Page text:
Modeling the consequences on late Triassic environment of intense pulse-like degassing during the Central Atlantic Magmatic Province using the GEOCLIM model
1Institut français du pétrole, 1 & 4 rue Bois-Préau, 92 Rueil-Malmaison, France
2Institut de Physique du Globe, UMR7154, Sorbonne Paris Cité, 1 rue Jussieu, 75238 Paris cedex 05, France
3Laboratoires des Sciences du Climat de l'Environnement, CNRS-CEA, CEA Saclay, Orme des merisiers, Bât. 701, 91191 Gif-sur-Yvette cedex, France
4UFR des Sciences de la Terre, de l'Environnement et des Planètes, Université Paris 7, Sorbonne Paris Cité, 35 rue Hélène Brion, 75205 Paris cedex 13, France
5Géosciences Environnement Toulouse, CNRS-Université de Toulouse III, 14 avenue E. Belin, 31400 Toulouse, France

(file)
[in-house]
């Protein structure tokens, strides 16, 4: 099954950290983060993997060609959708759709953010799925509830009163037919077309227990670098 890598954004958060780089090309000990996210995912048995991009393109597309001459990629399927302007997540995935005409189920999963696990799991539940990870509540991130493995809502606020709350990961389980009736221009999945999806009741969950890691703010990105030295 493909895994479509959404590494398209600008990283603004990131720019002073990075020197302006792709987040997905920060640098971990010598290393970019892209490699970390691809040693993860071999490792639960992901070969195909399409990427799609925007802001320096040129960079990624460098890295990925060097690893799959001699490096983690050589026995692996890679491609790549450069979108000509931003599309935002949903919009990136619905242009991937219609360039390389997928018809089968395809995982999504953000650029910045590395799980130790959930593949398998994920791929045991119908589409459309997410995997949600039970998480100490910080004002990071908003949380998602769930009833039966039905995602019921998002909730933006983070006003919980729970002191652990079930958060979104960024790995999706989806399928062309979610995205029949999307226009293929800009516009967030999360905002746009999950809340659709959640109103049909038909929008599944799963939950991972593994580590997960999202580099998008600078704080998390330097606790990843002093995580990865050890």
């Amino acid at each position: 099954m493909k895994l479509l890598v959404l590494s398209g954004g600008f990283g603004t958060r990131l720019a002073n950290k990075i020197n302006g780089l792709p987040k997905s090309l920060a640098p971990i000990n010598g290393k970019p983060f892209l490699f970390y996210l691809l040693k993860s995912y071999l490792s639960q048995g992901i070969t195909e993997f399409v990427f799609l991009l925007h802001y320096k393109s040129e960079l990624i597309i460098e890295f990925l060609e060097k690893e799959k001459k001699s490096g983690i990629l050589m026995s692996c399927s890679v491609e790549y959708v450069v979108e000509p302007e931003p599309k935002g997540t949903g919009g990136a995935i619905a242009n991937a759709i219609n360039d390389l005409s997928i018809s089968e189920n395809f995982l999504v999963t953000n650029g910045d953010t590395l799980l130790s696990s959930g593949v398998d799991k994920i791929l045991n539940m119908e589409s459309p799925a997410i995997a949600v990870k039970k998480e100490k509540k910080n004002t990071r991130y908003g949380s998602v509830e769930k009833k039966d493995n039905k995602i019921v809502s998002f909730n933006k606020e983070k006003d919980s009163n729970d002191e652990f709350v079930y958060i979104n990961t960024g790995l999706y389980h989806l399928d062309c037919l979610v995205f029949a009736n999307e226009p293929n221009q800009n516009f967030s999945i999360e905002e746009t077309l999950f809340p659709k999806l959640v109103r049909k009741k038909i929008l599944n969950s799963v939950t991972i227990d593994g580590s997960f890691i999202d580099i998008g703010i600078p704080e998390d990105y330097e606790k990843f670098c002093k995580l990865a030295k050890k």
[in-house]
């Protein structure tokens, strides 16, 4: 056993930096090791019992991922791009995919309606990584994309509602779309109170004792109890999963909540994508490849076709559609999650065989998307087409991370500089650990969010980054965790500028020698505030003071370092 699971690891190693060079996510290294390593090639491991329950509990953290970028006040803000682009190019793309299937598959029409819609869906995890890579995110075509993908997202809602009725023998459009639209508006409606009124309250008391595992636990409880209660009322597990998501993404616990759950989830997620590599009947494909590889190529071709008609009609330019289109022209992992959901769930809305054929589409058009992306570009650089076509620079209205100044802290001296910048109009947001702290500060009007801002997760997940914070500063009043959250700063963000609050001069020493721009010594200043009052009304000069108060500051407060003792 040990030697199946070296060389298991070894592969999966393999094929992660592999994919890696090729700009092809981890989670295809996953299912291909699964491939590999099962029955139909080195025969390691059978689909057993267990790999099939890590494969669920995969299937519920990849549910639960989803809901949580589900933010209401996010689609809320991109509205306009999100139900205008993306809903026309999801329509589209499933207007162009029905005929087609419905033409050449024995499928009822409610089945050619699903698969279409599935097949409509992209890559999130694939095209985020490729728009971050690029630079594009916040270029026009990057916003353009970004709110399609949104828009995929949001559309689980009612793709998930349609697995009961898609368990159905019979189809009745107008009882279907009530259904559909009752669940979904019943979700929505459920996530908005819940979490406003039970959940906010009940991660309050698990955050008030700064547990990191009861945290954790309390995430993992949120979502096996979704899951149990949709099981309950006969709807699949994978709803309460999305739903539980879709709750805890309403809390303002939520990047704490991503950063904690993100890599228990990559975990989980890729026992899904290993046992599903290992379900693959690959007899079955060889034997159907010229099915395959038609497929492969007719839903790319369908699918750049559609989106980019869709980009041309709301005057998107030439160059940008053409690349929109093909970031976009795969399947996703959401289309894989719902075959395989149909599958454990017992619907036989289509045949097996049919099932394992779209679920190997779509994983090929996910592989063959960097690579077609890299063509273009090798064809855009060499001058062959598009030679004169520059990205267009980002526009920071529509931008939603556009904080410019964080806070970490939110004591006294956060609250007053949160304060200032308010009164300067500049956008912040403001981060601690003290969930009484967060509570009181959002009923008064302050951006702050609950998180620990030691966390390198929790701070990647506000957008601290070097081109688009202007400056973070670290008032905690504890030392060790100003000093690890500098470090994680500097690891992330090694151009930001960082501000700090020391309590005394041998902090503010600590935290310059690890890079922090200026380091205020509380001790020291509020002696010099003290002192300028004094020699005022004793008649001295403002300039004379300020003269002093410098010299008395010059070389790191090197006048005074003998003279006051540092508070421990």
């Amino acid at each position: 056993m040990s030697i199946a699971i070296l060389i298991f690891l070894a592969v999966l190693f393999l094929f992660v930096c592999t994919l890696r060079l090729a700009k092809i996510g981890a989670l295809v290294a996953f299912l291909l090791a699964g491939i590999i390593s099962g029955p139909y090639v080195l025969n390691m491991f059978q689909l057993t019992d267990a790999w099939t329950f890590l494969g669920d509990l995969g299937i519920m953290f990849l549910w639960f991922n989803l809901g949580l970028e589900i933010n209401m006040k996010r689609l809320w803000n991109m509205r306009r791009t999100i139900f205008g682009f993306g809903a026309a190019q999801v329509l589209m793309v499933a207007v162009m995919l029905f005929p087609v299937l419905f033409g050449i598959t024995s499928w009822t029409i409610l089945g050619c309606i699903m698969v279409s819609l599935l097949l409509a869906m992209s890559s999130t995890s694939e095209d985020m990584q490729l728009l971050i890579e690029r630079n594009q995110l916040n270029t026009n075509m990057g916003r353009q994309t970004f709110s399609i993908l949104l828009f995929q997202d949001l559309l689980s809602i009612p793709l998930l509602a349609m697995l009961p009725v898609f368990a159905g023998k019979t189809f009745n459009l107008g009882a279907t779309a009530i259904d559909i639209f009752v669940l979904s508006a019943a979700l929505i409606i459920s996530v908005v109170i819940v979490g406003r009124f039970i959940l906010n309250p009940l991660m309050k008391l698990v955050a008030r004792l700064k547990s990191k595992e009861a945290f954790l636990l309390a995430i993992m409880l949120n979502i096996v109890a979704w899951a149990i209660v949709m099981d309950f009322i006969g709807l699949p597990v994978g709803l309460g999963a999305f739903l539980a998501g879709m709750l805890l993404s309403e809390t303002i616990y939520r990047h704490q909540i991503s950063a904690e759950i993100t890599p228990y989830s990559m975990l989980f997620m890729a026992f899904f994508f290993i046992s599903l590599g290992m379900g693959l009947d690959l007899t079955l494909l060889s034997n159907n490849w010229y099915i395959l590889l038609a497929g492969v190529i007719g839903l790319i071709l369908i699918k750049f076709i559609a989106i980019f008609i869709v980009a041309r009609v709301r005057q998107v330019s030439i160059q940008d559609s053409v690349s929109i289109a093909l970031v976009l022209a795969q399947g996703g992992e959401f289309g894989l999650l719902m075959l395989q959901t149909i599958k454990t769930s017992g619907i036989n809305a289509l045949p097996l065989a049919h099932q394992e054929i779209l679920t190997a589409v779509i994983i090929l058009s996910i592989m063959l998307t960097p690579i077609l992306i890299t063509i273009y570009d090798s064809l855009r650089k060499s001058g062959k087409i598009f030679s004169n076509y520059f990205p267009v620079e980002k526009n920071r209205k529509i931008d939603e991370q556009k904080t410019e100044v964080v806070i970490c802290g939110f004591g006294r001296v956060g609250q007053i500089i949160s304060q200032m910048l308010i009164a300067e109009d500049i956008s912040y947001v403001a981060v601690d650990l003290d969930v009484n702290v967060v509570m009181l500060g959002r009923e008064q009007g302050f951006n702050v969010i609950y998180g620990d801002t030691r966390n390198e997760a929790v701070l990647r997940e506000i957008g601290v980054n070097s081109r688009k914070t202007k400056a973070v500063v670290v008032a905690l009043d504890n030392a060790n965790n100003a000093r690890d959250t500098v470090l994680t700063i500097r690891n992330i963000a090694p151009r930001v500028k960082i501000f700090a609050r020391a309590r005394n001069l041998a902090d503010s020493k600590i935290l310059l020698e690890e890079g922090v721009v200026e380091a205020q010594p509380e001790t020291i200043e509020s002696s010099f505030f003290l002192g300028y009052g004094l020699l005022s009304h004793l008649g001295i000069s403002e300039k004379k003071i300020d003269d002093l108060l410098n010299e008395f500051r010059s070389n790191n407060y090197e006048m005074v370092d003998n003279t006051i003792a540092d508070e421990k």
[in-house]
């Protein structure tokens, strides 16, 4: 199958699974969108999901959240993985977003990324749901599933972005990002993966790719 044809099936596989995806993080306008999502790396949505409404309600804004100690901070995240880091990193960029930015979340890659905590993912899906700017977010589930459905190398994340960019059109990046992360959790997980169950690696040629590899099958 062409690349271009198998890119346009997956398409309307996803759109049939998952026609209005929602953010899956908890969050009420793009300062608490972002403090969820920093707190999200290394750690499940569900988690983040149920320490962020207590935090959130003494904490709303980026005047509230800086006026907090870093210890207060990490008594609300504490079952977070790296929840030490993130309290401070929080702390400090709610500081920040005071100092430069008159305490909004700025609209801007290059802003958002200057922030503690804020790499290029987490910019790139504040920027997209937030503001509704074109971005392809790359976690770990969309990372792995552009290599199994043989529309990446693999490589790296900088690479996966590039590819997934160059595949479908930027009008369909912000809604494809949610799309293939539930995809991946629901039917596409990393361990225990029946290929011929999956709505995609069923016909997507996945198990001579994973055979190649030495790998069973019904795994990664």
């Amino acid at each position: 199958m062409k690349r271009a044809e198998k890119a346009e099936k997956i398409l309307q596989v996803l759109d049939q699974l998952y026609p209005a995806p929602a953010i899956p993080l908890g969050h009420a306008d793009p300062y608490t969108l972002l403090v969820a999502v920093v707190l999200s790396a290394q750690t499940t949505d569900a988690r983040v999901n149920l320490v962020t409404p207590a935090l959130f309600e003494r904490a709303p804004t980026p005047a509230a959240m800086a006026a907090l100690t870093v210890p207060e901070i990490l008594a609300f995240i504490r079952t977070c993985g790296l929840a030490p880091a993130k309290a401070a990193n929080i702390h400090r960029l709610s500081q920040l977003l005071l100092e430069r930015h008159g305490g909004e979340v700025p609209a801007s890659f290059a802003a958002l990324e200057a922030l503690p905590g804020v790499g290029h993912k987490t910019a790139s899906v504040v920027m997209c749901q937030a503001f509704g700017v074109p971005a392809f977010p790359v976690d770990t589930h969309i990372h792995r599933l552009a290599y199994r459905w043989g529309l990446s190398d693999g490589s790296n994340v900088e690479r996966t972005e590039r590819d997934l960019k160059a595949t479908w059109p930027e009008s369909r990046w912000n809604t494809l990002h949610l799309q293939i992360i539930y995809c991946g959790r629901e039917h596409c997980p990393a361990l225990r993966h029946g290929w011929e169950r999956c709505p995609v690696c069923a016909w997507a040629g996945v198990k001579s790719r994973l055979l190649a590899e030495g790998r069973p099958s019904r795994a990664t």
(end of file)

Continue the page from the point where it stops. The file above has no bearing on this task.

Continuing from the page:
Abstract. The Triassic-Jurassic boundary (TJB) is associated with one of the five largest mass extinctions of the Phanerozoic. A deep carbon cycle perturbation and a carbonate production crisis are observed during the late Triassic. The Central Atlantic Magmatic Province (CAMP), one of the most important large igneous provinces of the Phanerozoic, emplaced at the TJB. To understand the carbon cycle perturbations observed at the TJB, we investigate the consequences of CO2 degassing associated to the CAMP emplacement on atmospheric and oceanic carbon cycle. The CO2 input within the atmosphere due to volcanism has been modeled using a global biogeochemical cycle box model (COMBINE) coupled with a climate model (FOAM). Weathering fluxes and CO2 equilibrium are constrained by the Rhaetian paleogeography and different scenarios of the CAMP emplacement are modeled. The study focuses (1) on the geological record and the carbonate productions crisis and (2) on the sedimentary carbon isotope record. For point (1), comparison of different modeling scenarios shows that a Gaussian CO2 emission distribution over the duration of the main activity phase of the CAMP fails in reproducing any of the geological observations, mainly the carbonate production crisis observed in the late Rhaetian sediments. Contrastingly, intense degassing peaks lead to successive decrease in carbonate production as observed in the geological record. For point (2), the perturbations of carbon cycle due to the degassing of CO2 with a mantellic carbon isotopic composition of −5‰ do not reproduce the intensity of the observed carbon isotope excursions. This was achieved in our model by assuming a mantellic carbon isotopic composition of −20‰. Even if this hypothesis requires further investigations, such low values may be associated to degassing of carbon from pools of light isotopic carbon located at the transition zone (Cartigny, 2010), possibly linked to setting of large igneous provinces (LIP's). Breakdown of biological primary productivity can also partially account for the sedimentary carbon isotope excursions and for the observed increase of atmospheric pCO2.